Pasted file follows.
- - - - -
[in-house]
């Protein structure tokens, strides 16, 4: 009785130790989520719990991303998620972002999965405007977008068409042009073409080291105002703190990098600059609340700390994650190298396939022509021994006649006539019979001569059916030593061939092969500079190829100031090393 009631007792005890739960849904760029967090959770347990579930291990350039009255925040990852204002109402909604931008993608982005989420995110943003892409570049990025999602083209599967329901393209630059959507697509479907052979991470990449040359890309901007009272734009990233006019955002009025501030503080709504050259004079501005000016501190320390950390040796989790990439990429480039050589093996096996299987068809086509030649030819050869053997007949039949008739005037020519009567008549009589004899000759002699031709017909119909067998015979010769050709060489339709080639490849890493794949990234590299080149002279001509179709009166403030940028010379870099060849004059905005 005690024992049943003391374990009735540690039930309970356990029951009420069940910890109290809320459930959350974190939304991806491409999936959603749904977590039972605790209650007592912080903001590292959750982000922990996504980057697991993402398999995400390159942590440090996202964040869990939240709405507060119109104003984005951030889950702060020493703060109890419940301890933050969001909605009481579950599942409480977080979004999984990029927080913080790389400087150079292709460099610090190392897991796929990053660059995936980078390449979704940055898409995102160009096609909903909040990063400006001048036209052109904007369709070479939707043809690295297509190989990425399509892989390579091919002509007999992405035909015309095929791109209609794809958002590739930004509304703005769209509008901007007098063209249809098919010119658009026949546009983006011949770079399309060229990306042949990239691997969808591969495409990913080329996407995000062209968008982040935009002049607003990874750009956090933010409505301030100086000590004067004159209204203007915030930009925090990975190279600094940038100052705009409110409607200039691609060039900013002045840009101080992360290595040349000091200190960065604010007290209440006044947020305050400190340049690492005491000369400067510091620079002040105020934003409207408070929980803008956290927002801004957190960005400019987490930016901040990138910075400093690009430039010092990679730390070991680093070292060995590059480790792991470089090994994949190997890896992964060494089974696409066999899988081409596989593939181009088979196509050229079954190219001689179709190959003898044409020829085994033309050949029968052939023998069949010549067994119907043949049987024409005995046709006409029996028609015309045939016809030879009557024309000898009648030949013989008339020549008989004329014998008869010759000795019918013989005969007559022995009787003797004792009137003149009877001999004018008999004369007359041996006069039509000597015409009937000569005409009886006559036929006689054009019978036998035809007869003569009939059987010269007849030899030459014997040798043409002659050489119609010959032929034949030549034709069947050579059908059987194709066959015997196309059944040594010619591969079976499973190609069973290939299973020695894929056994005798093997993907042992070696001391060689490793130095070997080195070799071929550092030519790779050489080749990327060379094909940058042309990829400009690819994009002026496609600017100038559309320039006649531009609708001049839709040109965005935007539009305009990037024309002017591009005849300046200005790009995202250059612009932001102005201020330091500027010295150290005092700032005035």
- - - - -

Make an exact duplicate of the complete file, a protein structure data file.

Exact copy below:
[in-house]
């Protein structure tokens, strides 16, 4: 009785130790989520719990991303998620972002999965405007977008068409042009073409080291105002703190990098600059609340700390994650190298396939022509021994006649006539019979001569059916030593061939092969500079190829100031090393 009631007792005890739960849904760029967090959770347990579930291990350039009255925040990852204002109402909604931008993608982005989420995110943003892409570049990025999602083209599967329901393209630059959507697509479907052979991470990449040359890309901007009272734009990233006019955002009025501030503080709504050259004079501005000016501190320390950390040796989790990439990429480039050589093996096996299987068809086509030649030819050869053997007949039949008739005037020519009567008549009589004899000759002699031709017909119909067998015979010769050709060489339709080639490849890493794949990234590299080149002279001509179709009166403030940028010379870099060849004059905005 005690024992049943003391374990009735540690039930309970356990029951009420069940910890109290809320459930959350974190939304991806491409999936959603749904977590039972605790209650007592912080903001590292959750982000922990996504980057697991993402398999995400390159942590440090996202964040869990939240709405507060119109104003984005951030889950702060020493703060109890419940301890933050969001909605009481579950599942409480977080979004999984990029927080913080790389400087150079292709460099610090190392897991796929990053660059995936980078390449979704940055898409995102160009096609909903909040990063400006001048036209052109904007369709070479939707043809690295297509190989990425399509892989390579091919002509007999992405035909015309095929791109209609794809958002590739930004509304703005769209509008901007007098063209249809098919010119658009026949546009983006011949770079399309060229990306042949990239691997969808591969495409990913080329996407995000062209968008982040935009002049607003990874750009956090933010409505301030100086000590004067004159209204203007915030930009925090990975190279600094940038100052705009409110409607200039691609060039900013002045840009101080992360290595040349000091200190960065604010007290209440006044947020305050400190340049690492005491000369400067510091620079002040105020934003409207408070929980803008956290927002801004957190960005400019987490930016901040990138910075400093690009430039010092990679730390070991680093070292060995590059480790792991470089090994994949190997890896992964060494089974696409066999899988081409596989593939181009088979196509050229079954190219001689179709190959003898044409020829085994033309050949029968052939023998069949010549067994119907043949049987024409005995046709006409029996028609015309045939016809030879009557024309000898009648030949013989008339020549008989004329014998008869010759000795019918013989005969007559022995009787003797004792009137003149009877001999004018008999004369007359041996006069039509000597015409009937000569005409009886006559036929006689054009019978036998035809007869003569009939059987010269007849030899030459014997040798043409002659050489119609010959032929034949030549034709069947050579059908059987194709066959015997196309059944040594010619591969079976499973190609069973290939299973020695894929056994005798093997993907042992070696001391060689490793130095070997080195070799071929550092030519790779050489080749990327060379094909940058042309990829400009690819994009002026496609600017100038559309320039006649531009609708001049839709040109965005935007539009305009990037024309002017591009005849300046200005790009995202250059612009932001102005201020330091500027010295150290005092700032005035």